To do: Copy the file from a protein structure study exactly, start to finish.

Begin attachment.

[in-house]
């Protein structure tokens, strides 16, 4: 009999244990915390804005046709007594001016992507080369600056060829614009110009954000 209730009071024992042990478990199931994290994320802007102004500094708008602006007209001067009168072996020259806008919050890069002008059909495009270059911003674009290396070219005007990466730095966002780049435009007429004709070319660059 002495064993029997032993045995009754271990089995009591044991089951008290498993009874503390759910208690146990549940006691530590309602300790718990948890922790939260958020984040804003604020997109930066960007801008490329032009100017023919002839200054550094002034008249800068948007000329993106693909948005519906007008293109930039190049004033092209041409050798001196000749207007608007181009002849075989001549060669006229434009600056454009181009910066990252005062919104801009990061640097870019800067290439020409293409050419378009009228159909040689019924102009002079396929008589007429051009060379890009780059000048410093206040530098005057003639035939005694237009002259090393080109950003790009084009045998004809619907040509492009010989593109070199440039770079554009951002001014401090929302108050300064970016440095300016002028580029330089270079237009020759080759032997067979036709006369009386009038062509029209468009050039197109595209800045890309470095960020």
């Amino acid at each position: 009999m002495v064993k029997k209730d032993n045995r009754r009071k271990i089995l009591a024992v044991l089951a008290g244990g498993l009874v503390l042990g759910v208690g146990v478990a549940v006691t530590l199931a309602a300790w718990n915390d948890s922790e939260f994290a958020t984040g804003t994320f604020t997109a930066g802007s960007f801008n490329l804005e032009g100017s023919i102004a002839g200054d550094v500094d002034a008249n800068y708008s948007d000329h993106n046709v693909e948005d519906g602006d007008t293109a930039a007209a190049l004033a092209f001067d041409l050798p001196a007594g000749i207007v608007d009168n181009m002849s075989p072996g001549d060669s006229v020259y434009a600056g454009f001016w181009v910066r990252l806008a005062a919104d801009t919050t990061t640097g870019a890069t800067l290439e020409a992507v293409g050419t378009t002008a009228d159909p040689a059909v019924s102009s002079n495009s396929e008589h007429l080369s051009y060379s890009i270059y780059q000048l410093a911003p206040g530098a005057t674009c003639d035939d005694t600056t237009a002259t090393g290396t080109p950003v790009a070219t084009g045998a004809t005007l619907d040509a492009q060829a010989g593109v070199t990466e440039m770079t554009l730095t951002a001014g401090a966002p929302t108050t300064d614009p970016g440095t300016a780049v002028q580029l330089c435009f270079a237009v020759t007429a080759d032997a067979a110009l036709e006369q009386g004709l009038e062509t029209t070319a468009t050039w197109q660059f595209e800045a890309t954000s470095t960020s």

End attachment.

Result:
[in-house]
């Protein structure tokens, strides 16, 4: 009999244990915390804005046709007594001016992507080369600056060829614009110009954000 209730009071024992042990478990199931994290994320802007102004500094708008602006007209001067009168072996020259806008919050890069002008059909495009270059911003674009290396070219005007990466730095966002780049435009007429004709070319660059 002495064993029997032993045995009754271990089995009591044991089951008290498993009874503390759910208690146990549940006691530590309602300790718990948890922790939260958020984040804003604020997109930066960007801008490329032009100017023919002839200054550094002034008249800068948007000329993106693909948005519906007008293109930039190049004033092209041409050798001196000749207007608007181009002849075989001549060669006229434009600056454009181009910066990252005062919104801009990061640097870019800067290439020409293409050419378009009228159909040689019924102009002079396929008589007429051009060379890009780059000048410093206040530098005057003639035939005694237009002259090393080109950003790009084009045998004809619907040509492009010989593109070199440039770079554009951002001014401090929302108050300064970016440095300016002028580029330089270079237009020759080759032997067979036709006369009386009038062509029209468009050039197109595209800045890309470095960020």
């Amino acid at each position: 009999m002495v064993k029997k209730d032993n045995r009754r009071k271990i089995l009591a024992v044991l089951a008290g244990g498993l009874v503390l042990g759910v208690g146990v478990a549940v006691t530590l199931a309602a300790w718990n915390d948890s922790e939260f994290a958020t984040g804003t994320f604020t997109a930066g802007s960007f801008n490329l804005e032009g100017s023919i102004a002839g200054d550094v500094d002034a008249n800068y708008s948007d000329h993106n046709v693909e948005d519906g602006d007008t293109a930039a007209a190049l004033a092209f001067d041409l050798p001196a007594g000749i207007v608007d009168n181009m002849s075989p072996g001549d060669s006229v020259y434009a600056g454009f001016w181009v910066r990252l806008a005062a919104d801009t919050t990061t640097g870019a890069t800067l290439e020409a992507v293409g050419t378009t002008a009228d159909p040689a059909v019924s102009s002079n495009s396929e008589h007429l080369s051009y060379s890009i270059y780059q000048l410093a911003p206040g530098a005057t674009c003639d035939d005694t600056t237009a002259t090393g290396t080109p950003v790009a070219t084009g045998a004809t005007l619907d040509a492009q060829a010989g593109v070199t990466e440039m770079t554009l730095t951002a001014g401090a966002p929302t108050t300064d614009p970016g440095t300016a780049v002028q580029l330089c435009f270079a237009v020759t007429a080759d032997a067979a110009l036709e006369q009386g004709l009038e062509t029209t070319a468009t050039w197109q660059f595209e800045a890309t954000s470095t960020s």